- The Washington Times - Thursday, January 24, 2002

Buzz can be a two-edged sword for some bands. Just ask Clare Quilty, a Charlottesville group that went from having its first album praised by music critics and college radio stations to seeing its followup, a more polished effort, fall by the wayside.
"The band started as something to do during graduate school," says Michael Rodi, guitarist and principal songwriter, by phone. "And it started to work really well."
So well that Lightyear Records, a subsidiary of Warner Brothers, picked up the group's 1997 debut, "Sugar-Lik," after the D.C. label DCID first released it. Positive reviews came in from around the country, leading to high expectations for the group's followup.
In between, the group changed its lineup and toured heavily, leading to the 2000 sophomore effort "Strong." The present lineup includes Mr. Rodi, lead singer Jenn Rhubright, bassist Chris Ruotolo and new drummer Jay Amburgey. Old drummer Stuart Gunter left the group last year.
"We all felt the bar had been raised," Mr. Rodi says of the second album. "We were being watched and taken seriously."
"Strong" opens with the ominous "Anger is Beautiful," as Miss Rhubright sings like a sedated Liz Phair to a trip-hop style backdrop. The tone shifts often, from the angry, distorted guitars of "Secret Sharer," to the power pop of "Angel of the Odd" and the edgy yet melodic "Comfort Me."
Though external and internal pressure weighed heavy on the group, Mr. Rodi says the end result is still a quality record, with contributions from more members of the band.
"The response was muted," he says. "People who found it thought they had discovered some hidden treasure, which says a lot."
Without the glare of public expectations, though, the band has been able to return to truly enjoying recording and playing, Mr. Rodi says. A new "quieter" album of material, focusing more on samples, grooves and trip-hop beats, will likely be released in the summer.
The group plays the Velvet Lounge Friday.
Though the band has matured significantly in the last several years, Mr. Rodi says he only "occasionally regrets" the group's moniker, the name of Humbert Humbert's rival for the affections of Lolita in Vladimir Nabokov's controversial book.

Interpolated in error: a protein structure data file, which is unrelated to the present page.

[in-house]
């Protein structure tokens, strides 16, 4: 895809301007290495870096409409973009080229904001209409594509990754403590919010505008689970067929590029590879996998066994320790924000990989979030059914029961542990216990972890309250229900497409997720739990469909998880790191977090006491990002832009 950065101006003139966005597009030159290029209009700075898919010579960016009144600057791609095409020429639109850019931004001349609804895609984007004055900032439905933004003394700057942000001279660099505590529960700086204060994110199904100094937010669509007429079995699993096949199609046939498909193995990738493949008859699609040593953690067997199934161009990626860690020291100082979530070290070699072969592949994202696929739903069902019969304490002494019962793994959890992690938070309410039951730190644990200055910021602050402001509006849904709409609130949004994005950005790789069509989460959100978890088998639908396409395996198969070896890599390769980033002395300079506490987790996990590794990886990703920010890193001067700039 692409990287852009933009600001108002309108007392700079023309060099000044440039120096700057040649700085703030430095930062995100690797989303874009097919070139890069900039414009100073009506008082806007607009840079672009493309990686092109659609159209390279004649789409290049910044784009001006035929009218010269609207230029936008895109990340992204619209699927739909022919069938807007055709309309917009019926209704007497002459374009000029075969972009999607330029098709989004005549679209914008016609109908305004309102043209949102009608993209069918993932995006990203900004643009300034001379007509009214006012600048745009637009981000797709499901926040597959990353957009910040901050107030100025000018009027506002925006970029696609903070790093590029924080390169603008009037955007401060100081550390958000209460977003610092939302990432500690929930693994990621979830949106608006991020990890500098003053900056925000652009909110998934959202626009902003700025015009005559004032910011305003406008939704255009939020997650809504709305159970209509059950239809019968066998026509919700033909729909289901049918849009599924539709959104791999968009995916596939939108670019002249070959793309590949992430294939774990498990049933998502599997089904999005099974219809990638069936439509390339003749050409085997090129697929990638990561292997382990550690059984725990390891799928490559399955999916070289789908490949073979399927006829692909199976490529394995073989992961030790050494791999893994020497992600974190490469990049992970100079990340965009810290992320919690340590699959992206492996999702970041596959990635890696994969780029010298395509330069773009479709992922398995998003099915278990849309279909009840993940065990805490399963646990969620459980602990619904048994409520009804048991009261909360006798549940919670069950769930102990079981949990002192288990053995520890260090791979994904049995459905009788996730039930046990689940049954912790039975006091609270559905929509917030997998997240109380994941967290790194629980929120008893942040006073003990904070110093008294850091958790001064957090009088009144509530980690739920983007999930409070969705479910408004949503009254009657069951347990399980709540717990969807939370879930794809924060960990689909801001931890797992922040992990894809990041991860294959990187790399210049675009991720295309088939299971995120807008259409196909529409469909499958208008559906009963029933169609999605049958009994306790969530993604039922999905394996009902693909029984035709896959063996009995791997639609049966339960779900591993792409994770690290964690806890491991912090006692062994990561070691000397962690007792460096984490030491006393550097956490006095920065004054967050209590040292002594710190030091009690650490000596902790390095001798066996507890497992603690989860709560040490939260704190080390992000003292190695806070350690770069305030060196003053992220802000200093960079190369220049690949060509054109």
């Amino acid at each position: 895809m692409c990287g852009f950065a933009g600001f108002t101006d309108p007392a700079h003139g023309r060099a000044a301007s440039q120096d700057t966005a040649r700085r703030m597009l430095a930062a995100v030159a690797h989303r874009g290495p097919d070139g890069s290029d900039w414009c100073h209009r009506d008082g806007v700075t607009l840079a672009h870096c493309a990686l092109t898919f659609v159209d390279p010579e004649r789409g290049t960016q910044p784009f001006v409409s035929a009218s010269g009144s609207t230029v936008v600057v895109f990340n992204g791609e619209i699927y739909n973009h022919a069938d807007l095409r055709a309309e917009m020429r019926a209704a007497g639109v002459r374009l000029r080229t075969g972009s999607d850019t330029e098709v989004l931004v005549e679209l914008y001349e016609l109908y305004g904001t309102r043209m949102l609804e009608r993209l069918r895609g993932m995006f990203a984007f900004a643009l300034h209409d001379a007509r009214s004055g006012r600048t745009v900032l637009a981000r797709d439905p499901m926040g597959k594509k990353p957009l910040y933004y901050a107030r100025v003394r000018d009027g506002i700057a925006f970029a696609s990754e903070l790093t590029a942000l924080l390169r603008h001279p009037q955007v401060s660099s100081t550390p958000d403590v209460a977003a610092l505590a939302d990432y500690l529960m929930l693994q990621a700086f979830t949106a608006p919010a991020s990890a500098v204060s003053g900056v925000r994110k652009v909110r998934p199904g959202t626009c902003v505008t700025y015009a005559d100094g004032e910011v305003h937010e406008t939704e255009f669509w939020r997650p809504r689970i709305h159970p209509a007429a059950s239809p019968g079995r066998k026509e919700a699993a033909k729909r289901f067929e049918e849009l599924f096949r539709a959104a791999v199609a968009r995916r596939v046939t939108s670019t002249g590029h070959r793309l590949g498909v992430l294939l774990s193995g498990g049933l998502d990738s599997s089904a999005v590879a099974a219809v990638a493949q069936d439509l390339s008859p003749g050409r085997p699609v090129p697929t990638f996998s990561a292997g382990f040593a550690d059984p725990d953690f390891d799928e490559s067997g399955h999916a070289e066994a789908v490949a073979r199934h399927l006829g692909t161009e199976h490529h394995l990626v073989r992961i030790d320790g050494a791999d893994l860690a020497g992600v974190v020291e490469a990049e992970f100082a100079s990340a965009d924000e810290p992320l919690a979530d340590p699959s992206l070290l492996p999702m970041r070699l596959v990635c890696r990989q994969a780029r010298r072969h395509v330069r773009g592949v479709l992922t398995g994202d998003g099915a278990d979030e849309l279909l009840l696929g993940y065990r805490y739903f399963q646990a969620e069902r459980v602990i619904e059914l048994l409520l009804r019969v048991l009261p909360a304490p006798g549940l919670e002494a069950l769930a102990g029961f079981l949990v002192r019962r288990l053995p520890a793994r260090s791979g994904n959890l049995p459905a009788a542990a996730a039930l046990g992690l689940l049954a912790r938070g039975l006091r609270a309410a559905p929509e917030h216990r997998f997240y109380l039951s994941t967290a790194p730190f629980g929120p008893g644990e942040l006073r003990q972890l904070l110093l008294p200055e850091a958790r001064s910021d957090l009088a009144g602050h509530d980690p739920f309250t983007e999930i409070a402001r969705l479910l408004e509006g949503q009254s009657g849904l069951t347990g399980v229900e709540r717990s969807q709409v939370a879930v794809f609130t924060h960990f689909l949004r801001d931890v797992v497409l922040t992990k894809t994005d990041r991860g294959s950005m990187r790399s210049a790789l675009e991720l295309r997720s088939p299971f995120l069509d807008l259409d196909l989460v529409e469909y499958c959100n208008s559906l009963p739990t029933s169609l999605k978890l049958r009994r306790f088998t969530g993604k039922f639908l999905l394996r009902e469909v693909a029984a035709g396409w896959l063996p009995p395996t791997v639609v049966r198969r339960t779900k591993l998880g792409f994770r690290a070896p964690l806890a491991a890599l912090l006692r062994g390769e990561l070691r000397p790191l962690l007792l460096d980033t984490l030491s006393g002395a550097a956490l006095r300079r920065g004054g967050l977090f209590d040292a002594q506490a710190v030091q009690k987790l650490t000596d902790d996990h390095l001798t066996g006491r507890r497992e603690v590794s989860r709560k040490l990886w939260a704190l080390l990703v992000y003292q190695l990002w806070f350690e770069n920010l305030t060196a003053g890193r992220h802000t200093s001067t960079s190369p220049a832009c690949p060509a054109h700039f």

"Now that I'm a dad I sometimes go 'What was I thinking?'" he laughs. "We were a lot punkier, a lot more playful then."

A car ride without a radio or CD player might be uncomfortable for some, but for the duo Mercy Creek it's an opportunity.
"As we drive we always have the guitars out," says drummer Jim Ball over the phone. "When we come up with a musical idea, we chronicle the idea and put it to tape."
Mr. Ball and singer-guitarist Cheryl Nystrom bring their country-tinged folk from their home in Weems, Va., to Bistro Bistro in Reston tonight.
Their collaboration together began after the band they were in, Genghis Angus, broke up after more than 12 years together. Miss Nystrom was a backup singer for the roots outfit and began writing songs with Mr. Ball three years ago.
Those efforts resulted in 1999's "The Name of the Record is Mercy Creek," of which they burned copies for fans and distributed at shows. The positive response has led them to record a followup, "Dirty Water," which was released in December and is available via the band's Web site at www.mercycreek.com.
Miss Nystrom's voice sounds a bit like those of Sarah McLaughlan and Natalie Merchant, with a more bluesy, organic feel. While the duo plays alone at shows, they bring in electric and bass guitars, additional percussion and other elements onto their studio recordings.
"We feel like 'Dirty Water' is more of an aggressive record, a little less innocent," Mr. Ball says. "Just playing and playing has hardened us a bit."

The British music press seems to pick a new favorite band every week, so it's easy to take reports about Starsailor with a grain of salt. The British band had a top 20 hit in the United Kingdom last spring with a demo song, earning it raves before the quartet even released an album.
That song, "Fever" is fleshed out on the group's long-awaited debut, "Love Is Here," only recently released in the United States. It's a bit hard to classify the band's sound, as the influence of more than a dozen artists can clearly be felt on its debut, including Radiohead, James and a host of '70s songwriters (think Neil Young, Van Morrison and Tim Buckley).
Hype aside, the group is still worth checking out, even if they probably won't have the same impact as their fellow Brits Coldplay did here last year. Starsailor open for the Charlatans UK at the 9:30 Club Wednesday.

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